- • Serotonin 3 (5-HT3) receptors are expressed by excitatory granule cells in the cerebellum during early postnatal development.
- • Here we show a novel role for serotonin in the regulation of cerebellar postnatal development via 5-HT3 receptors.
- • Using 5-HT3A receptor knockout mice we show that 5-HT3 receptors expressed by granule cells, via the glycoprotein reelin, regulate the morphological maturation of Purkinje cells.
- • The 5-HT3A receptor knockout mice show abnormal physiological maturation of Purkinje cells and impaired short-term plasticity at the parallel fibre–Purkinje cell synapse, resulting in delayed climbing fibre elimination.
- • With these results, we provide a better understanding of the role of serotonin in the developing brain, the control it has on the postnatal maturation of the cerebellum, and the cerebellum as a highly adaptive system during early postnatal development.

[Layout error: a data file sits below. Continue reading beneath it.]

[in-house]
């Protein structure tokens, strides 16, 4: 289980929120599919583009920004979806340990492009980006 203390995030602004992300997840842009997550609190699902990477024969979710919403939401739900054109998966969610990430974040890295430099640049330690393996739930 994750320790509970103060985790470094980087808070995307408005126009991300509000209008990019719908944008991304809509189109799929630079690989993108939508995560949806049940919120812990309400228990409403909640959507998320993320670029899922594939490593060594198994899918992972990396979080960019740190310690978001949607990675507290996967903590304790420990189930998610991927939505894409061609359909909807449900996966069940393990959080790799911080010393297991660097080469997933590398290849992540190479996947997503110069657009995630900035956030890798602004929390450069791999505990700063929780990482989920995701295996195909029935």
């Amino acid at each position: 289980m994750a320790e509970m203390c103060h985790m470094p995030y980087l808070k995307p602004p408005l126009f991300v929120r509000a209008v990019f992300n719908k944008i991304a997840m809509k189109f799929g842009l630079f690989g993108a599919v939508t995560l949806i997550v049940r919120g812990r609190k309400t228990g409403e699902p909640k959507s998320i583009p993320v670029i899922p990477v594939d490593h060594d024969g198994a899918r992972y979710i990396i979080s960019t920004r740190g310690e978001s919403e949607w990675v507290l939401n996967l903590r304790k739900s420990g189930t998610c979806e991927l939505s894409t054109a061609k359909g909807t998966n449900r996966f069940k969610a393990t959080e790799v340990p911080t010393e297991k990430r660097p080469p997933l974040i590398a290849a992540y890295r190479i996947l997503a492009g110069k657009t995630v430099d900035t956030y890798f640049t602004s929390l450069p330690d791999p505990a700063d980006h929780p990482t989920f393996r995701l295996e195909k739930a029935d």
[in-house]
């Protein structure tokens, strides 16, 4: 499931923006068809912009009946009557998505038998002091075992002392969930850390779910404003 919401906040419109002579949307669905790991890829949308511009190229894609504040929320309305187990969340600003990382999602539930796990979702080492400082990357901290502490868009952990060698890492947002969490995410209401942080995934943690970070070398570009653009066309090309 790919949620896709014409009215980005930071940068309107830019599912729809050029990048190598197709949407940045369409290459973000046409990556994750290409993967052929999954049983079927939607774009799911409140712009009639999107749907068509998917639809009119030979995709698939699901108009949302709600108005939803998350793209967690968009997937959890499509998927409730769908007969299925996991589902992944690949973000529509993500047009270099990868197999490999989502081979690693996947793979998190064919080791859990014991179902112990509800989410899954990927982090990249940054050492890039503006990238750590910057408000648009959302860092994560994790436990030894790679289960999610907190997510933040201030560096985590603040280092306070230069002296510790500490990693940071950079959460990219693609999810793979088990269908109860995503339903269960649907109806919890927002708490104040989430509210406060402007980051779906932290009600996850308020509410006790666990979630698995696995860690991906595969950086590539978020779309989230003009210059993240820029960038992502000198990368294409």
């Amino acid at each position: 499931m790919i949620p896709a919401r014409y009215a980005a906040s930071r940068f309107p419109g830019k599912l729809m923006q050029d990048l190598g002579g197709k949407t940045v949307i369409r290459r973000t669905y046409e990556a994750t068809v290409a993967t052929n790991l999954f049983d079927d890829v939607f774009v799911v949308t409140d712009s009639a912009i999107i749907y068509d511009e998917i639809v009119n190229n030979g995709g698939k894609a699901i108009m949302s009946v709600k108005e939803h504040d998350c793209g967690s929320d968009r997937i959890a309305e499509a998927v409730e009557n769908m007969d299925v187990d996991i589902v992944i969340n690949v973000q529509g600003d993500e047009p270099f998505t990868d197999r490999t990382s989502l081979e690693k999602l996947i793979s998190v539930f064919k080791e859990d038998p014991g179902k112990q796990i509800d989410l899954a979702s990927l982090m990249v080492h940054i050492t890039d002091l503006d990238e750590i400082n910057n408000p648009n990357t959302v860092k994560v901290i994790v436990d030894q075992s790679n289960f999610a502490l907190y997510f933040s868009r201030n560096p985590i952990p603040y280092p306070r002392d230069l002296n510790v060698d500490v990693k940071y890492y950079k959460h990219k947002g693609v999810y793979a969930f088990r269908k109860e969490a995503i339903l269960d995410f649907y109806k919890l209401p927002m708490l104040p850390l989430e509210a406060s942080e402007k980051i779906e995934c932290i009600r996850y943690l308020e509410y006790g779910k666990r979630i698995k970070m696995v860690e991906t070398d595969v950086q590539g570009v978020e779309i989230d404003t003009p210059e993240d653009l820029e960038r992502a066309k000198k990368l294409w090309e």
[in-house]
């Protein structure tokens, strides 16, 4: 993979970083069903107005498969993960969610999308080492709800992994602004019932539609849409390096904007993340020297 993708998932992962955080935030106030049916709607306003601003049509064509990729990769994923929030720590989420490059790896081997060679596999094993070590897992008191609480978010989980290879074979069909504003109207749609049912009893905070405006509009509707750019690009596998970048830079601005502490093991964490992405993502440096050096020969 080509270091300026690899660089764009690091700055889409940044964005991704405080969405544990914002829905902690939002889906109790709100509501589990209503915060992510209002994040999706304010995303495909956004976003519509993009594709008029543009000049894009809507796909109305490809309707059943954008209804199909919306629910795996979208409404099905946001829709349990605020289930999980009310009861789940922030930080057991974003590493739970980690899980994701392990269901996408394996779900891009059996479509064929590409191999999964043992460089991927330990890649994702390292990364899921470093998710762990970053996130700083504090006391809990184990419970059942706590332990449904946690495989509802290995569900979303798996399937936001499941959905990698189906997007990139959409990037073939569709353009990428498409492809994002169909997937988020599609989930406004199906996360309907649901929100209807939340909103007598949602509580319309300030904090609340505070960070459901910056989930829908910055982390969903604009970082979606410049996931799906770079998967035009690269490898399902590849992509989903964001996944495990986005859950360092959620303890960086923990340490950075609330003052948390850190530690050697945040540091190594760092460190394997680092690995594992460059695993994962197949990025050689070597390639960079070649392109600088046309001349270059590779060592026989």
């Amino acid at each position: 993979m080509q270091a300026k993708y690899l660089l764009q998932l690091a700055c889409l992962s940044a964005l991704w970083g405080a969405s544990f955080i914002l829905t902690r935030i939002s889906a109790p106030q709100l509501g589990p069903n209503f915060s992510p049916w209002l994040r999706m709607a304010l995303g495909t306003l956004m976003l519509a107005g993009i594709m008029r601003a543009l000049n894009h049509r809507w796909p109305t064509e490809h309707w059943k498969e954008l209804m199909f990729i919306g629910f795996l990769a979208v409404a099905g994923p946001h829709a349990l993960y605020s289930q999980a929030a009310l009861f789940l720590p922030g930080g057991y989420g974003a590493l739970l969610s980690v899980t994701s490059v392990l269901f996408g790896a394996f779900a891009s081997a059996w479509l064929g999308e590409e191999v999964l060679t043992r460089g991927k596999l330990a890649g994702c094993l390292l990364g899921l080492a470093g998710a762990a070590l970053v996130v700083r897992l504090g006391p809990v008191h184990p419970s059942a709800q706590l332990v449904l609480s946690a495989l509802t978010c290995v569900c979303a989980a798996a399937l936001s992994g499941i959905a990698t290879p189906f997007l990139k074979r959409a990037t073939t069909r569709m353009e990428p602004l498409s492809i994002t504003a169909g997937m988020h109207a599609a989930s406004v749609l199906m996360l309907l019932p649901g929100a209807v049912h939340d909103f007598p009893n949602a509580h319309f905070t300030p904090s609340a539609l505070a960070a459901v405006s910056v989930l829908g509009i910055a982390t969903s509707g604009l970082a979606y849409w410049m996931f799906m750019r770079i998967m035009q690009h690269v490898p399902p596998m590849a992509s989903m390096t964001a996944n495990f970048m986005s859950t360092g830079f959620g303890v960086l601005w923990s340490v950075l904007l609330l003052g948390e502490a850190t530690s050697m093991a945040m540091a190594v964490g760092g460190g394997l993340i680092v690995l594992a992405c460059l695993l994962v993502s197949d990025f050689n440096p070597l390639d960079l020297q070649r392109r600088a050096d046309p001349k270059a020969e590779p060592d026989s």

Abstract Functional serotonin 3 (5-HT3) receptors are transiently expressed by cerebellar granule cells during early postnatal development, where they modulate short-term synaptic plasticity at the parallel fibre–Purkinje cell synapse. Here, we show that serotonin controls maturation of Purkinje cells in the mouse cerebellum. The 5-HT3 receptors regulate morphological maturation of Purkinje cells during early postnatal development, and this effect is mediated by the glycoprotein reelin. Using whole-cell patch-clamp recordings we also investigated physiological development of Purkinje cells in 5-HT3A receptor knockout mice during early postnatal development, and found abnormal physiological maturation, characterized by a more depolarized resting membrane potential, an increased input resistance and the ability to fire action potentials upon injection of a depolarizing current at an earlier age. Furthermore, short-term synaptic plasticity was impaired at both the parallel fibre–Purkinje cell and the climbing fibre–Purkinje cell synapses, and both the amplitude and the frequency of spontaneous miniature events recorded from Purkinje cells were increased. The expedited morphological and physiological maturation affects the whole cerebellar cortical network, as indicated by delayed climbing fibre elimination in 5-HT3A receptor knockout mice. There was no difference between wild-type and 5-HT3A receptor knockout mice in any of the morphological or physiological properties described above at later ages, indicating a specific time window during which serotonin regulates postnatal development of the cerebellum via 5-HT3 receptors expressed by granule cells.